Wallevands sell Pete’s Amoco after nearly 50 years in the family
By Chad Koenen
As the lights turned off for the final time last week, there was a sense of finality for a business that has been a staple on the corner of Douglas Ave. and Inman St. for generations. If the walls at Pete’s Amoco in Henning could only talk they would have a lifetime of stories to tell about everything from muscle cars coming through the doors to modern day vans and hybrid vehicles.
Last week Pete and Beth Wallevand sold Pete’s Amoco, which was one of the final full-service gas stations in the area, to Rahn’s Oil. While the convenience store and shop are mostly dark, the gas pumps and full-service nature of the gas station will remain until the construction of a new convenience store is fully operational later this fall.
Pete purchased the business from his uncle Jim Wallevand 25 years ago this summer. His uncle owned the shop and gas station for 23 years, and during that time, family members routinely chipped in by not only pumping gas, but in the shop as well. That included Pete who, other than a few months following high school, has worked at the shop since he was just 14-years-old.
“I worked for Jim at the time. He needed to do some upgrades and was getting to retirement age,” said Pete. “I really didn’t know what else I would do. I figured I would give it a shot.”
When he originally purchased the shop and gas station from his uncle, rumors quickly spread that the Wallevands were going to get away from offering a full-service gas station. Any thought to the contrary was quickly put the rest when Pete said the community expressed their desire to keep the gas station as a full-service option.
While pumping gas for customers who pulled up to the tank took some additional time from the shop itself, Pete said it also created some additional business as conversations were struck up with patrons as the gas flowed into their tanks. That included scheduling oil changes, getting new tires and describing some strange noises coming from the back of the car.
“It’s an elderly community and people really wanted to keep it,” he said. “It created more work for the shop as well.”
Through the years, Pete said he enjoyed the variety of each day at the shop. In addition to operating the convenience store and shop, Pete remained busy responding to wrecker calls throughout the region. The variety of repairs he would encounter in the shop, as well as responding to wrecker calls throughout the year, provided a unique variety of work for Pete throughout the year.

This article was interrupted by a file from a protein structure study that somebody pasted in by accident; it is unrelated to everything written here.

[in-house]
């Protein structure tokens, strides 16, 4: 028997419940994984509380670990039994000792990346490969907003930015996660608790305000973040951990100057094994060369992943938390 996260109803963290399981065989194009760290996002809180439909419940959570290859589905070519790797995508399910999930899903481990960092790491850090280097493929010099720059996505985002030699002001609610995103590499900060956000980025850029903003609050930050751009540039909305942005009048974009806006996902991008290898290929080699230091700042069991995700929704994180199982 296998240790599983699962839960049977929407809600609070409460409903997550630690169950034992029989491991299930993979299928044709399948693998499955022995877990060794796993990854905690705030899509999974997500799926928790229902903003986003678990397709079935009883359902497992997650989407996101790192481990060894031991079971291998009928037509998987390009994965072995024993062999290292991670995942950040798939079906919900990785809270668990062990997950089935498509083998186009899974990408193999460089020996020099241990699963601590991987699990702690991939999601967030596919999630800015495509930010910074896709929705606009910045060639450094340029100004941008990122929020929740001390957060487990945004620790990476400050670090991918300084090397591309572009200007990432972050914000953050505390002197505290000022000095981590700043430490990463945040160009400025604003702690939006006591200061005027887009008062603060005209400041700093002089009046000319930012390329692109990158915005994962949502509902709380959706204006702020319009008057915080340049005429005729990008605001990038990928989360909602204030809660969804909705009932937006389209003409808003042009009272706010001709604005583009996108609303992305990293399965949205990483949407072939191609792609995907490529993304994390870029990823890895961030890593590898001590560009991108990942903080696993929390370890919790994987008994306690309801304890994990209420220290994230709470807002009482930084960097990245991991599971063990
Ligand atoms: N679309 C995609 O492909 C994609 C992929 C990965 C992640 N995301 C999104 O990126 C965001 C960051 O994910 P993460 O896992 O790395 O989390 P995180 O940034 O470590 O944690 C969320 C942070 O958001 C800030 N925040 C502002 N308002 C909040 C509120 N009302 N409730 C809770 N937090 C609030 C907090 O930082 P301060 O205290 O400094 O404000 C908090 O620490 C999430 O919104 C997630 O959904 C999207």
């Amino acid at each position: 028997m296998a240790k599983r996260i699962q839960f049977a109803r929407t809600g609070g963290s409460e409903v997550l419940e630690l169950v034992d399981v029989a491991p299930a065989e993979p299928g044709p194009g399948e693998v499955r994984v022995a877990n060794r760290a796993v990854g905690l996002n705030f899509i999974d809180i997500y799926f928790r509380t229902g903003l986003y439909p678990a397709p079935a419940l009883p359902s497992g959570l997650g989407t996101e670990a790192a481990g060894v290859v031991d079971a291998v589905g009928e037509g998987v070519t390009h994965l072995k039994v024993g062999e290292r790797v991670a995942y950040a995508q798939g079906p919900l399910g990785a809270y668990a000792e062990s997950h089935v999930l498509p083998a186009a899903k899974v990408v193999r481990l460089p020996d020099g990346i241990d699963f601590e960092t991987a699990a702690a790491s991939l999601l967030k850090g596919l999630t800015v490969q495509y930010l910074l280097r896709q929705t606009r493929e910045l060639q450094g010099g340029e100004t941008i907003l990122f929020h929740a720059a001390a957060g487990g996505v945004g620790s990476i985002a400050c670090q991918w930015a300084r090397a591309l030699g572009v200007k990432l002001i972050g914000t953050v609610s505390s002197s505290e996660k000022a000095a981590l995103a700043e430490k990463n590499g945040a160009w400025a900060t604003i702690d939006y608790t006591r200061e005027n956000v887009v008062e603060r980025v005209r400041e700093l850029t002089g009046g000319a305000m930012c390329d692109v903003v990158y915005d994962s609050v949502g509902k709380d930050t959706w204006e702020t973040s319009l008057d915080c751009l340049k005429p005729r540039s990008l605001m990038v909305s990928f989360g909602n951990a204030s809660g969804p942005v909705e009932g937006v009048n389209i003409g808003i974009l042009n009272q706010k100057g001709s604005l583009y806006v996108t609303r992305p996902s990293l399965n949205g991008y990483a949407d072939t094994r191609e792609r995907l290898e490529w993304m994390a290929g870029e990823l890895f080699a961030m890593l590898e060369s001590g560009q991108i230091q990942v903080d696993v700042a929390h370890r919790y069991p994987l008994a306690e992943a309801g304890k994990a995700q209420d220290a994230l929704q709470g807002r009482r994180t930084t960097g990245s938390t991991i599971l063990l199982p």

“It was something different everyday. You never knew what would happen, especially with the wrecker,” said Pete.
After working at the family-owned convenience store and shop for most of his life, Pete has gotten to know just about every vehicle in the region. Since he would have to pick up and drop off vehicles, he learned where most families lived. That made for some interesting drives through the country as Beth said he would rattle off who was driving a vehicle they would pass on the highway or share a story about the resident of a home they would pass by on a country road.
“He knows everybody and knows where they live and what kind of car they drive,” said Beth with a laugh.
Last week the Wallevands officially sold their family shop and gas station to Rahn’s Oil, which also purchased the adjacent Denny’s Food N Sport. In its place will be a new convenience store, gas pumps, bottle shop and car wash.
Beth said the building was in need of some upgrades in the near future, which were more than they wanted to take on as the couple neared the age for retirement. The family officially sold the shop and gas station on July 5 after approaching Rahn’s Oil about potentially purchasing the shop last year.
“We heard Rahn’s was interested in Denny’s and decided if he wanted to expand that we would throw it out there and see if he was interested,” said Pete.
The old gas pumps will remain open until the gas pumps at the new convenience store are fully operational, and the full service nature of Pete’s Amoco will remain during the week until the building and gas pumps are eventually torn down later this year.
While he will no longer be operating the shop and convenience store, Pete will not be entering retirement just yet. He will continue to operate his wrecker and towing service and just recently ordered a new flatbed truck to add to his fleet of vehicles.
Pete said he still enjoys towing vehicles and the variety each call presents on a daily and weekly basis and is looking forward to focusing on that aspect of his business, while the new convenience store comes closer to reality in Henning.